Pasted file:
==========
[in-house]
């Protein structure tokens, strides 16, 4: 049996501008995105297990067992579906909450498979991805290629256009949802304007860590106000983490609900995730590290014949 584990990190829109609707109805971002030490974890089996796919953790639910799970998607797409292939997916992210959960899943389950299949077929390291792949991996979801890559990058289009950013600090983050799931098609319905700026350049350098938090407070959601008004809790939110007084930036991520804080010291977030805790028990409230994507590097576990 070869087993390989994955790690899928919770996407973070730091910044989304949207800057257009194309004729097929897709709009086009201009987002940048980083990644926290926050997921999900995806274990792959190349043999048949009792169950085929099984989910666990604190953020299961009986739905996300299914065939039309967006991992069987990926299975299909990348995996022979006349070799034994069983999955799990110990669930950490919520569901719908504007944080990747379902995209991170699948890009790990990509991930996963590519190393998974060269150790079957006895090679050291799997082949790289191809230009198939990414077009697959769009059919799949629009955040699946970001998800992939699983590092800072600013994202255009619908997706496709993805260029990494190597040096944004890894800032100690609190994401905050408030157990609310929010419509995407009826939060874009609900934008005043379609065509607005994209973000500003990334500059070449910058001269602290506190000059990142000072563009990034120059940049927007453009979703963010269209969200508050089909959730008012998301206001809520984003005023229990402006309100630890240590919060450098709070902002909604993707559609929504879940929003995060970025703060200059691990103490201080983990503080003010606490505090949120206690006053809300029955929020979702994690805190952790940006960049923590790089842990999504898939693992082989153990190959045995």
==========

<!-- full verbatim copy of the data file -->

[in-house]
């Protein structure tokens, strides 16, 4: 049996501008995105297990067992579906909450498979991805290629256009949802304007860590106000983490609900995730590290014949 584990990190829109609707109805971002030490974890089996796919953790639910799970998607797409292939997916992210959960899943389950299949077929390291792949991996979801890559990058289009950013600090983050799931098609319905700026350049350098938090407070959601008004809790939110007084930036991520804080010291977030805790028990409230994507590097576990 070869087993390989994955790690899928919770996407973070730091910044989304949207800057257009194309004729097929897709709009086009201009987002940048980083990644926290926050997921999900995806274990792959190349043999048949009792169950085929099984989910666990604190953020299961009986739905996300299914065939039309967006991992069987990926299975299909990348995996022979006349070799034994069983999955799990110990669930950490919520569901719908504007944080990747379902995209991170699948890009790990990509991930996963590519190393998974060269150790079957006895090679050291799997082949790289191809230009198939990414077009697959769009059919799949629009955040699946970001998800992939699983590092800072600013994202255009619908997706496709993805260029990494190597040096944004890894800032100690609190994401905050408030157990609310929010419509995407009826939060874009609900934008005043379609065509607005994209973000500003990334500059070449910058001269602290506190000059990142000072563009990034120059940049927007453009979703963010269209969200508050089909959730008012998301206001809520984003005023229990402006309100630890240590919060450098709070902002909604993707559609929504879940929003995060970025703060200059691990103490201080983990503080003010606490505090949120206690006053809300029955929020979702994690805190952790940006960049923590790089842990999504898939693992082989153990190959045995």